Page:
PENSACOLA, FL – Buzz is building in doctors’ lounges and waiting rooms across the nation, in reaction to last week’s release of the Academy Awards (Medical Edition) categories. Of special note, this year will be the first year that doctors will be nominated for acting awards, along with the 5 traditional “Best Performance by a Patient” categories.
In a tradition stretching back to 1979, the American Academy of Medical Acting (AAMA) announces that year’s potential award categories. This is always eagerly anticipated by physicians who then submit HIPAA-compliant nominations of their most histrionic patients in those categories. However, this year’s unexpected addition of 5 “Best Performance by a Doctor” categories will certainly give jaded patients the chance to strike back with their own nominations!
The categories are as follows:
– Best ability to display excruciating pain only when a person in a white coat is nearby
– Most protracted history relating multiple now-resolved symptoms in order to get a work excuse note
– Best performance of struggling to remember that pain med that starts with the letter D (ER patients only)
– Most solemn vow to never drink/smoke/inject/abuse something harmful ever again
– Most creative explanation (mimed) by patient with a rectal foreign body
– Best performance of not recognizing a patient when encountering in the grocery store
– Longest suppression of urge to scratch while examining a patient with scabies
– Best performance of being awake while actually sleeping (anesthesiologists only)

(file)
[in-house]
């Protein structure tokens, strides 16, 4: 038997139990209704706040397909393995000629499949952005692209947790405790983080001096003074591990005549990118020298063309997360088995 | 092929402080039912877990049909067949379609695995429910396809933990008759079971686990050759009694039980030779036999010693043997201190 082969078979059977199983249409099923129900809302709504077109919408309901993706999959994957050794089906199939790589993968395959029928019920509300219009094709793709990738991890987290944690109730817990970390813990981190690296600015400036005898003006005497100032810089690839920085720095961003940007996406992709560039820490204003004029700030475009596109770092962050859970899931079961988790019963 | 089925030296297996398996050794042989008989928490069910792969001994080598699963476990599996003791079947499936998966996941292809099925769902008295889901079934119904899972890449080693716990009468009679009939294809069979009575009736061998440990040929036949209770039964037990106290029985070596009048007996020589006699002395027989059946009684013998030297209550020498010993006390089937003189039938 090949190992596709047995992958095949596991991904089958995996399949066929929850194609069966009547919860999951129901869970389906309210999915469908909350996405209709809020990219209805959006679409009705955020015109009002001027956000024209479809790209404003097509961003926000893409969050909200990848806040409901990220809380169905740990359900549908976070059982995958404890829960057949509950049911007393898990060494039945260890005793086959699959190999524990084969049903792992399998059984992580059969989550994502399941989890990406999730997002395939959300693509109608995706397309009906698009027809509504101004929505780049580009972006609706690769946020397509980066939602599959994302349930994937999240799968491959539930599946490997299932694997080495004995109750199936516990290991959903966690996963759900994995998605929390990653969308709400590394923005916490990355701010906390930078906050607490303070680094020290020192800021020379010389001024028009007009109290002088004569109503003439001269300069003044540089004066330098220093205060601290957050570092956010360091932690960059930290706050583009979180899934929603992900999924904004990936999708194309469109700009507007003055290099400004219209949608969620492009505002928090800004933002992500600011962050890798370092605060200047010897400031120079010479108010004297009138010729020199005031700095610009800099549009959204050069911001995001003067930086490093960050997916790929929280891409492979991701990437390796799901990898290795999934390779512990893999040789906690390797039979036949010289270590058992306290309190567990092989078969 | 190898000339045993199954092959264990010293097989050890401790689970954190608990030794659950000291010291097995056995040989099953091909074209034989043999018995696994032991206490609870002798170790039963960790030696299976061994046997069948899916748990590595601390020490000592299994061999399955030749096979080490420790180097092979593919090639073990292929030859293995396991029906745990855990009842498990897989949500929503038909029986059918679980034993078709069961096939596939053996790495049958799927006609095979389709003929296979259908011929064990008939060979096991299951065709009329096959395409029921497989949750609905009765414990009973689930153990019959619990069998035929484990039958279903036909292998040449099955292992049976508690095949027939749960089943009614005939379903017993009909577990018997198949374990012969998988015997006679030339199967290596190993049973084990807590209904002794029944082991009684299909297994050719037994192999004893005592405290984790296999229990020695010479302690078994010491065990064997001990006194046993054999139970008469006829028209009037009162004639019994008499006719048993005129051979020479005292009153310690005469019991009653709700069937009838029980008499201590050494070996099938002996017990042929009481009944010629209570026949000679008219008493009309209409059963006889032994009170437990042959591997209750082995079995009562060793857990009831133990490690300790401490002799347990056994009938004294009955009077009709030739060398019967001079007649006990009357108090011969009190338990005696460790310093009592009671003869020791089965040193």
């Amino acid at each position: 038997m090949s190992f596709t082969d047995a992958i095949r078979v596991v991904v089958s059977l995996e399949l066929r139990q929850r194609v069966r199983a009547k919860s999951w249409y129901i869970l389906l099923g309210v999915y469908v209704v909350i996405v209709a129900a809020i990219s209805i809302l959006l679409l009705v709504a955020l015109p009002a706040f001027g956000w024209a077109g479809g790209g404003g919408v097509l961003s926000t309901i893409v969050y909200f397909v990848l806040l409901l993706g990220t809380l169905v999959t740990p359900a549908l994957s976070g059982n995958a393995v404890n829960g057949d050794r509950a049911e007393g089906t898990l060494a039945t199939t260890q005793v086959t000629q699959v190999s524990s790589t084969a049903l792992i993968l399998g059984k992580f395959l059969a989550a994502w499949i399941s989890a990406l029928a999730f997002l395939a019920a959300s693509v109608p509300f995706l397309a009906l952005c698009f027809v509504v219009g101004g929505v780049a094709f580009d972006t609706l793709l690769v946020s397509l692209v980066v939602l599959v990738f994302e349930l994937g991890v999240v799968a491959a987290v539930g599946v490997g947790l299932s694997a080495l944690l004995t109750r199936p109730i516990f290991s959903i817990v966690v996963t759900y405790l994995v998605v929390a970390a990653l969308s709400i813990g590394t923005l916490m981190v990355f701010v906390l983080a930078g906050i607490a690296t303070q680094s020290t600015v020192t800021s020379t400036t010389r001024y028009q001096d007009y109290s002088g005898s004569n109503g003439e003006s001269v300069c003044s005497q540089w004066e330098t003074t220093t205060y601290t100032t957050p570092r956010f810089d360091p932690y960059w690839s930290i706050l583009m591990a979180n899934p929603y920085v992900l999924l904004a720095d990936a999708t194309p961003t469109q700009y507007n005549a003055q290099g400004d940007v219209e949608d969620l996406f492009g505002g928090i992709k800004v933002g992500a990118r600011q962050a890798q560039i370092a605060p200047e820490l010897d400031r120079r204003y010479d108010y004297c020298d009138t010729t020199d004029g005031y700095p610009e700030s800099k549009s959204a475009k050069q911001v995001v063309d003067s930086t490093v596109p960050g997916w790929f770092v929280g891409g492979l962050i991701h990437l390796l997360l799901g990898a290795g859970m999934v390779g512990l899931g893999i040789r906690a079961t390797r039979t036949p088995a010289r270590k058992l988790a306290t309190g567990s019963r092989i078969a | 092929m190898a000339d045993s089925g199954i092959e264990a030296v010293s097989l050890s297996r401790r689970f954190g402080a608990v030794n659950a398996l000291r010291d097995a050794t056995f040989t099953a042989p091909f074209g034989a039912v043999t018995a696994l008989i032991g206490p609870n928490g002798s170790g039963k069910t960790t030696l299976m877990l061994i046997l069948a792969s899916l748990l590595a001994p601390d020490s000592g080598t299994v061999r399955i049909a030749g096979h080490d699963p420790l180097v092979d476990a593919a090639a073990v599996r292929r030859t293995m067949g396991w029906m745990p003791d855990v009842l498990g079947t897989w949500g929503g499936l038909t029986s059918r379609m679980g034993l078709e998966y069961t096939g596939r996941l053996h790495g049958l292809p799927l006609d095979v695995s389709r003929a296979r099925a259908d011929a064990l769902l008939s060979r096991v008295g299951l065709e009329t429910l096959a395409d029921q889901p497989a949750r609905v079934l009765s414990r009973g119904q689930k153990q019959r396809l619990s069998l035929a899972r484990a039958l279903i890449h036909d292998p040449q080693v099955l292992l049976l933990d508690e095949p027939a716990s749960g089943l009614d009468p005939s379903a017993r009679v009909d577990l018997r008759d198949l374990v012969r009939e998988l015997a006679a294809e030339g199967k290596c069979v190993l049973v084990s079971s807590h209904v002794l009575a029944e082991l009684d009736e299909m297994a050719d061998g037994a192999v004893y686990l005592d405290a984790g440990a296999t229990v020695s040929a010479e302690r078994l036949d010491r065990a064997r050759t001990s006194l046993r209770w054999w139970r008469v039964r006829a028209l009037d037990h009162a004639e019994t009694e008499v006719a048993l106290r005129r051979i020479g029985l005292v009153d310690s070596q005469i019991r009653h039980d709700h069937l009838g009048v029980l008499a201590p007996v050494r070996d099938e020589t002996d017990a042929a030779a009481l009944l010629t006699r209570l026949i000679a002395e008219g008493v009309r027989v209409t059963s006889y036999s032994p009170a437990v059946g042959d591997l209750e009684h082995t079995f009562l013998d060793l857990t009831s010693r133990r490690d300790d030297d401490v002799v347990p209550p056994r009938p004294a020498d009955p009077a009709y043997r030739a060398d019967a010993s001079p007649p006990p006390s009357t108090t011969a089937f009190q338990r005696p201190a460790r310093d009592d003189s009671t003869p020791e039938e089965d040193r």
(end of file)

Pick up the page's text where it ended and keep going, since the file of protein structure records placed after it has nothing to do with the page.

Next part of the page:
– Best performance of charting patient’s rambling tangential history in the EMR while actually playing Candy Crush
– Most undefined acronyms used in single sentence while explaining diagnosis to a patient (oncologists only)
The AAMA is accepting nominations for each category through its website. Currently, all US doctors and patients are eligible for nomination – EXCEPT for Mr. Terry Shadduck, who was stripped of his 2013 “Best Performance by a Patient with Pseudoseizures” award after AAMA researchers discovered that he had worked as a standardized OSCE patient for University of Phoenix Online Med School. The AAMA cited regulations preventing nomination of professionally-trained fakers.
The AAMA also clarified that, as in prior years, this year’s awards will physically resemble the slightly-more-famous golden Oscar statuettes. However, to visually differentiate the Doctor’s and Patient’s award categories, Doctor’s statuettes will bear tiny golden stethoscopes, while Patient’s statuettes will have sturdy retrieval strings welded to the base (just in case the patient later slips and falls onto a statuette while naked and carrying a jar of lube).